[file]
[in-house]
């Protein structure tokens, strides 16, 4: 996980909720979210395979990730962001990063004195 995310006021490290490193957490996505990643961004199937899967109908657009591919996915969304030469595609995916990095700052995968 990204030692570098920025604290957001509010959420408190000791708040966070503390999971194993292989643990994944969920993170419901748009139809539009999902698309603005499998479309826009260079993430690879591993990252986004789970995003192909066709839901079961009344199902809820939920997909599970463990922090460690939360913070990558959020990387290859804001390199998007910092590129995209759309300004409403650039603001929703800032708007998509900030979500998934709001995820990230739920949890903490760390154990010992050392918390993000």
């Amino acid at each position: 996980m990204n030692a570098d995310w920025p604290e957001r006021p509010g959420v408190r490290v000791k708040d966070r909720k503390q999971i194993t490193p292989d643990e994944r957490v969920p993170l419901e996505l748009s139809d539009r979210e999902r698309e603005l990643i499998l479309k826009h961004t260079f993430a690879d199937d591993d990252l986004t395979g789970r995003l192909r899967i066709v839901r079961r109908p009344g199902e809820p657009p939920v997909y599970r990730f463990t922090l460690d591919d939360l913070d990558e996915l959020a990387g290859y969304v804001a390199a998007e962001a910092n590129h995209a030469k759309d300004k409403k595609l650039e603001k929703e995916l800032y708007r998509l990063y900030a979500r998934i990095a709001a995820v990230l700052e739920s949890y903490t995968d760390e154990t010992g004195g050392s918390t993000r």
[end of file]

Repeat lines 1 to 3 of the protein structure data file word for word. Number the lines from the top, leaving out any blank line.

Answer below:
[in-house]
């Protein structure tokens, strides 16, 4: 996980909720979210395979990730962001990063004195 995310006021490290490193957490996505990643961004199937899967109908657009591919996915969304030469595609995916990095700052995968 990204030692570098920025604290957001509010959420408190000791708040966070503390999971194993292989643990994944969920993170419901748009139809539009999902698309603005499998479309826009260079993430690879591993990252986004789970995003192909066709839901079961009344199902809820939920997909599970463990922090460690939360913070990558959020990387290859804001390199998007910092590129995209759309300004409403650039603001929703800032708007998509900030979500998934709001995820990230739920949890903490760390154990010992050392918390993000």
């Amino acid at each position: 996980m990204n030692a570098d995310w920025p604290e957001r006021p509010g959420v408190r490290v000791k708040d966070r909720k503390q999971i194993t490193p292989d643990e994944r957490v969920p993170l419901e996505l748009s139809d539009r979210e999902r698309e603005l990643i499998l479309k826009h961004t260079f993430a690879d199937d591993d990252l986004t395979g789970r995003l192909r899967i066709v839901r079961r109908p009344g199902e809820p657009p939920v997909y599970r990730f463990t922090l460690d591919d939360l913070d990558e996915l959020a990387g290859y969304v804001a390199a998007e962001a910092n590129h995209a030469k759309d300004k409403k595609l650039e603001k929703e995916l800032y708007r998509l990063y900030a979500r998934i990095a709001a995820v990230l700052e739920s949890y903490t995968d760390e154990t010992g004195g050392s918390t993000r």